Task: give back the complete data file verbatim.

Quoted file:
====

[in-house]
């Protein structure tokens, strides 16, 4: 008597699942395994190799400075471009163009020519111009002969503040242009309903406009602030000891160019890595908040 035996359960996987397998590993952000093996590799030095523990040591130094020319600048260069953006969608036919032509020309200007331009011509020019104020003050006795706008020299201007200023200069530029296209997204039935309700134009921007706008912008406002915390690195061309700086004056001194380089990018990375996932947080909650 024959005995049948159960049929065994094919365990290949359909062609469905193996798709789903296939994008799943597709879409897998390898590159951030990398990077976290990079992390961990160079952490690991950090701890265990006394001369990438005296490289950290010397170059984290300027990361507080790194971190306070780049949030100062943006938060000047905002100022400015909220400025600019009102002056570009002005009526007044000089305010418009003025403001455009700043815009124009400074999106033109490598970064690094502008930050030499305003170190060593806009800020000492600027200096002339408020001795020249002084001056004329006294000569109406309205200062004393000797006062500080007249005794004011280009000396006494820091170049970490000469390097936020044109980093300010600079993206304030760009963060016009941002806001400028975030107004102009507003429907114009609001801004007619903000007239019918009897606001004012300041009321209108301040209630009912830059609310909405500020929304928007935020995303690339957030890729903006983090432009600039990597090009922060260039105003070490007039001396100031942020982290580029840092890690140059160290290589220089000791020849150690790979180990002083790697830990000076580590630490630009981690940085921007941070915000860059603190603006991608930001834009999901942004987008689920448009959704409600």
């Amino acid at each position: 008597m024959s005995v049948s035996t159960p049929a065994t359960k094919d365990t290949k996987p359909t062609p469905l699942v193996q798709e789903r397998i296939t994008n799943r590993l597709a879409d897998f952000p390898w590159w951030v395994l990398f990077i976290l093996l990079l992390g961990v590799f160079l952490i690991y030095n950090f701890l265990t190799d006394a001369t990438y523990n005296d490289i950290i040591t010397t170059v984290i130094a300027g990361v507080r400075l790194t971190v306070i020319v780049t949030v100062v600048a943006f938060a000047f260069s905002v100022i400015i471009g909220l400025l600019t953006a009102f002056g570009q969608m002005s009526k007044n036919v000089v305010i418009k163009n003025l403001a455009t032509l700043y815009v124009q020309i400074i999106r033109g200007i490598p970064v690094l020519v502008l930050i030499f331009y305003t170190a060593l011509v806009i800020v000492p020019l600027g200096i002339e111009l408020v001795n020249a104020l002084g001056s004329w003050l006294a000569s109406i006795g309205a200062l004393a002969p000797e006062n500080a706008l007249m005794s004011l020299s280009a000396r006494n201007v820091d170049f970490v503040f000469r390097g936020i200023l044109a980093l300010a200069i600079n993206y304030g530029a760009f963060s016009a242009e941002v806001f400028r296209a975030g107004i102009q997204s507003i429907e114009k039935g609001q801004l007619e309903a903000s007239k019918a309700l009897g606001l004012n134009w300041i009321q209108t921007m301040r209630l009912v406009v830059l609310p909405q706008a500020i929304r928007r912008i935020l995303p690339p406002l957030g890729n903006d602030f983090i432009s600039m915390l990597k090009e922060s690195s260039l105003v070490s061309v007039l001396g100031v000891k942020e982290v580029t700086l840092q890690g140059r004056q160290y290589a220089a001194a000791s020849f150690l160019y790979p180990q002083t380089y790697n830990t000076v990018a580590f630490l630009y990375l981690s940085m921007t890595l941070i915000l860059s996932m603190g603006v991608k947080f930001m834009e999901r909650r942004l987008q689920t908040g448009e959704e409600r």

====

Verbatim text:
[in-house]
């Protein structure tokens, strides 16, 4: 008597699942395994190799400075471009163009020519111009002969503040242009309903406009602030000891160019890595908040 035996359960996987397998590993952000093996590799030095523990040591130094020319600048260069953006969608036919032509020309200007331009011509020019104020003050006795706008020299201007200023200069530029296209997204039935309700134009921007706008912008406002915390690195061309700086004056001194380089990018990375996932947080909650 024959005995049948159960049929065994094919365990290949359909062609469905193996798709789903296939994008799943597709879409897998390898590159951030990398990077976290990079992390961990160079952490690991950090701890265990006394001369990438005296490289950290010397170059984290300027990361507080790194971190306070780049949030100062943006938060000047905002100022400015909220400025600019009102002056570009002005009526007044000089305010418009003025403001455009700043815009124009400074999106033109490598970064690094502008930050030499305003170190060593806009800020000492600027200096002339408020001795020249002084001056004329006294000569109406309205200062004393000797006062500080007249005794004011280009000396006494820091170049970490000469390097936020044109980093300010600079993206304030760009963060016009941002806001400028975030107004102009507003429907114009609001801004007619903000007239019918009897606001004012300041009321209108301040209630009912830059609310909405500020929304928007935020995303690339957030890729903006983090432009600039990597090009922060260039105003070490007039001396100031942020982290580029840092890690140059160290290589220089000791020849150690790979180990002083790697830990000076580590630490630009981690940085921007941070915000860059603190603006991608930001834009999901942004987008689920448009959704409600």
């Amino acid at each position: 008597m024959s005995v049948s035996t159960p049929a065994t359960k094919d365990t290949k996987p359909t062609p469905l699942v193996q798709e789903r397998i296939t994008n799943r590993l597709a879409d897998f952000p390898w590159w951030v395994l990398f990077i976290l093996l990079l992390g961990v590799f160079l952490i690991y030095n950090f701890l265990t190799d006394a001369t990438y523990n005296d490289i950290i040591t010397t170059v984290i130094a300027g990361v507080r400075l790194t971190v306070i020319v780049t949030v100062v600048a943006f938060a000047f260069s905002v100022i400015i471009g909220l400025l600019t953006a009102f002056g570009q969608m002005s009526k007044n036919v000089v305010i418009k163009n003025l403001a455009t032509l700043y815009v124009q020309i400074i999106r033109g200007i490598p970064v690094l020519v502008l930050i030499f331009y305003t170190a060593l011509v806009i800020v000492p020019l600027g200096i002339e111009l408020v001795n020249a104020l002084g001056s004329w003050l006294a000569s109406i006795g309205a200062l004393a002969p000797e006062n500080a706008l007249m005794s004011l020299s280009a000396r006494n201007v820091d170049f970490v503040f000469r390097g936020i200023l044109a980093l300010a200069i600079n993206y304030g530029a760009f963060s016009a242009e941002v806001f400028r296209a975030g107004i102009q997204s507003i429907e114009k039935g609001q801004l007619e309903a903000s007239k019918a309700l009897g606001l004012n134009w300041i009321q209108t921007m301040r209630l009912v406009v830059l609310p909405q706008a500020i929304r928007r912008i935020l995303p690339p406002l957030g890729n903006d602030f983090i432009s600039m915390l990597k090009e922060s690195s260039l105003v070490s061309v007039l001396g100031v000891k942020e982290v580029t700086l840092q890690g140059r004056q160290y290589a220089a001194a000791s020849f150690l160019y790979p180990q002083t380089y790697n830990t000076v990018a580590f630490l630009y990375l981690s940085m921007t890595l941070i915000l860059s996932m603190g603006v991608k947080f930001m834009e999901r909650r942004l987008q689920t908040g448009e959704e409600r």